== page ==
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American Legion Bluegrass to Feature Dale Ann Bradley

Dale Ann BradleyCalifornia, MD -- From the Appalachian mountains of Kentucky to the Grand Ole Opry, one of the most awarded female singers in Bluegrass music, Dale Ann Bradley, brings her show to the American Legion Post 238 in Hughesville, MD. The show will be on Sunday March 16 and begins at 2:00 pm. From Prince Frederick, Chris Tenney & Riverside South will open the show. It’s going to be “Women in Bluegrass spectacular!”

Most recent news: On February 2, 2014, Bluegrass singer Dale Ann Bradley was awarded the traditional Female Vocalist of the Year by the Society for the Preservation of Bluegrass Music of America in Nashville, Tennessee.

Raised in the coal fields of Appalachia, life for Dale Ann Bradley was much like her musical heroes from the same area in the southern mountains. No running water or electricity was available until she was a senior in high school. “One light socket and an extension cord kept a 1950's "Philco" refrigerator, box fan, and radio going”, as quoted by Dale Ann. "Tar paper will keep the roof from leaking and soup beans taste the best on a coal stove."

Along with living in an extremely rural atmosphere, there were heavy religious restrictions as well. "Primitive Baptist" was the church denomination where her father was, and still is, a minister and pastor. No musical instruments were permitted in any service, and, in the churches in the mountains, no musical staffs would be found. They sang from a little hymnal called “The Globle”. Singing that was, and still is, very similar to Ralph Stanley's accapella spirituals. Television was very limited as well. An aluminum antenna was the only way to obtain reception. It's during this time that she was mesmerized by The Porter Wagoner Show.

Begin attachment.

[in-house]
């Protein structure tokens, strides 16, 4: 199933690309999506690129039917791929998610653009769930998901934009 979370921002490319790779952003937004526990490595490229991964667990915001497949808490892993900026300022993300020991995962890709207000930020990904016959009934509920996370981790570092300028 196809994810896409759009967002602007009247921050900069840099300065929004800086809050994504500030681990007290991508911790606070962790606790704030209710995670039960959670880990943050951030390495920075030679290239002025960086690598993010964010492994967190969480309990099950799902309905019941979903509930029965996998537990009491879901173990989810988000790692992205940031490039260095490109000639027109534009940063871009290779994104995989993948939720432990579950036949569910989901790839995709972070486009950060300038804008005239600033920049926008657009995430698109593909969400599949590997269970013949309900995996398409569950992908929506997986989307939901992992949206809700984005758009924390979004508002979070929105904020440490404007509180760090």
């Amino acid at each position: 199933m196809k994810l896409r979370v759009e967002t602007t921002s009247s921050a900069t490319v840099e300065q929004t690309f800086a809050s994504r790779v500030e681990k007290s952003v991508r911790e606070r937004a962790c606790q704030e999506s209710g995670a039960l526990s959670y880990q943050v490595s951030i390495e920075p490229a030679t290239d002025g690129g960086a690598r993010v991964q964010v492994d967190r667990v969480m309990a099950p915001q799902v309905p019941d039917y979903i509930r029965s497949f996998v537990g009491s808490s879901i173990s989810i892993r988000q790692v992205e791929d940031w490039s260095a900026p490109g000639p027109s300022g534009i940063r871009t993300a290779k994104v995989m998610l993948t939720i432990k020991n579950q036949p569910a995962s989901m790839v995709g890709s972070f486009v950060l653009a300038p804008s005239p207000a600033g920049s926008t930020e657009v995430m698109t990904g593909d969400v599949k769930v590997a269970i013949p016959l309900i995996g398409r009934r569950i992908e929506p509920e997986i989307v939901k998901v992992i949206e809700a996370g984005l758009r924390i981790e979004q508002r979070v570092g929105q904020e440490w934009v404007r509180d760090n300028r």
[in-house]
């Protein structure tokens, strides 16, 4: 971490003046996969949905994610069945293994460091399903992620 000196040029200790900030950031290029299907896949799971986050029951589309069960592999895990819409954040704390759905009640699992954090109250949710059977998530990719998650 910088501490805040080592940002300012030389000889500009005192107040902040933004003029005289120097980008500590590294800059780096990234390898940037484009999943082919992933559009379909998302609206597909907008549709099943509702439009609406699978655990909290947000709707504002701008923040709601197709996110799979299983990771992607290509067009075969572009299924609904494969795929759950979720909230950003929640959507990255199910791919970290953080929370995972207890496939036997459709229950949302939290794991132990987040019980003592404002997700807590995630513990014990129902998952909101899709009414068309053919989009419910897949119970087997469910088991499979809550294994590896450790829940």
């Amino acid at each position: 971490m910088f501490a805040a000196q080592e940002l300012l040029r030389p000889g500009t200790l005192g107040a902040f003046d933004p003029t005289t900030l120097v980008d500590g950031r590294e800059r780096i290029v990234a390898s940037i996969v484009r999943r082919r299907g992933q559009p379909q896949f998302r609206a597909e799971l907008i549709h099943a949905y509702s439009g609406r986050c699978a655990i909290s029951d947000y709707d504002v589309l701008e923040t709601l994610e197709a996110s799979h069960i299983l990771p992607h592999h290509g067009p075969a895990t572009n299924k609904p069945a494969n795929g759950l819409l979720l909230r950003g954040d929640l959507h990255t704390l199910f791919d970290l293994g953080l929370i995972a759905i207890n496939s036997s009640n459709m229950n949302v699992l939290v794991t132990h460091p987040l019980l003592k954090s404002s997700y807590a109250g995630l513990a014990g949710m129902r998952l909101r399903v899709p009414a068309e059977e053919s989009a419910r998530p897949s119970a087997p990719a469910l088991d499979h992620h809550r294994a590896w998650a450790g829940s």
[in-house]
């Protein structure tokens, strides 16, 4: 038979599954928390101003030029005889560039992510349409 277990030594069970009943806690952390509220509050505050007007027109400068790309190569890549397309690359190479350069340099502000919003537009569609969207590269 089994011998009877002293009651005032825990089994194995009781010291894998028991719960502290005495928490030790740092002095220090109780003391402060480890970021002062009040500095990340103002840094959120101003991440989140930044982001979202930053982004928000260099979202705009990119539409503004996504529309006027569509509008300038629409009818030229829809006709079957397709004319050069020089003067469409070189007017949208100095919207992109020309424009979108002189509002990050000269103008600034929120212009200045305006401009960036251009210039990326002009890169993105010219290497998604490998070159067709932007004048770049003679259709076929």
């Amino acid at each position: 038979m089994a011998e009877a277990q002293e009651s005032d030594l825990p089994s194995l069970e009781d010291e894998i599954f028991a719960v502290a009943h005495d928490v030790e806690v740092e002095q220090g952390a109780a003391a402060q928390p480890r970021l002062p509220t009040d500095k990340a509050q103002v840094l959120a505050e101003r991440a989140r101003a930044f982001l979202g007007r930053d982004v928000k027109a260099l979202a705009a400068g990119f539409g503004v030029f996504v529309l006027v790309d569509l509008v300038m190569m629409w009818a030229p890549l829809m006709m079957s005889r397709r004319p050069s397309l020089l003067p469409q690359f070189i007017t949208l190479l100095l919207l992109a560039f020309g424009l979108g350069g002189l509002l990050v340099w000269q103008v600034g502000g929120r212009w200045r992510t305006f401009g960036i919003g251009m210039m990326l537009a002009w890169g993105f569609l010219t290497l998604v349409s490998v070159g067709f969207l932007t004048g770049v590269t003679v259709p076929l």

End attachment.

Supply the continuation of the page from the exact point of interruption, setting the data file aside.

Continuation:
Due to lack of accessibility and religious restrictions, it was nearly impossible to get recorded music to listen to. A relative bought her an 8 track tape player as well as tapes from her favorite entertainers. She was around fourteen when she received her first guitar. "It was a little plywood, small body guitar, but it had six strings and I made a pick from a milk jug".

It was her junior year in high school when a new band director Mearl Risner, came to her school. He was a childhood friend of her mother and grew up in the same small community where Dale Ann, her mother, and grandmother were raised. The band director and his wife sang weekly during the summers at Pine Mountain State Park in Pineville, Ky. They invited Dale Ann to perform with them and this band configuration became the "Backporch Grass."

After marrying, moving to Jacksonville, Florida, and giving birth to her son, Dale Ann returned to Kentucky. She hadn't performed in a couple years. Knowing that she really craved making music, she called on former "Backporch Grass" band mate and friend, Harold McGeorge to assist her in starting her career again. They began writing and making trips to Nashville to knock on doors. On the way back home from one of these trips, they made a stop at Kentucky's famous Renfro Valley. She dropped off a demo there and received a call before she got home that day asking is she could perform that coming Friday night on The Barn Dance. She was invited to stay and entered into an extensive contract with the entertainment center.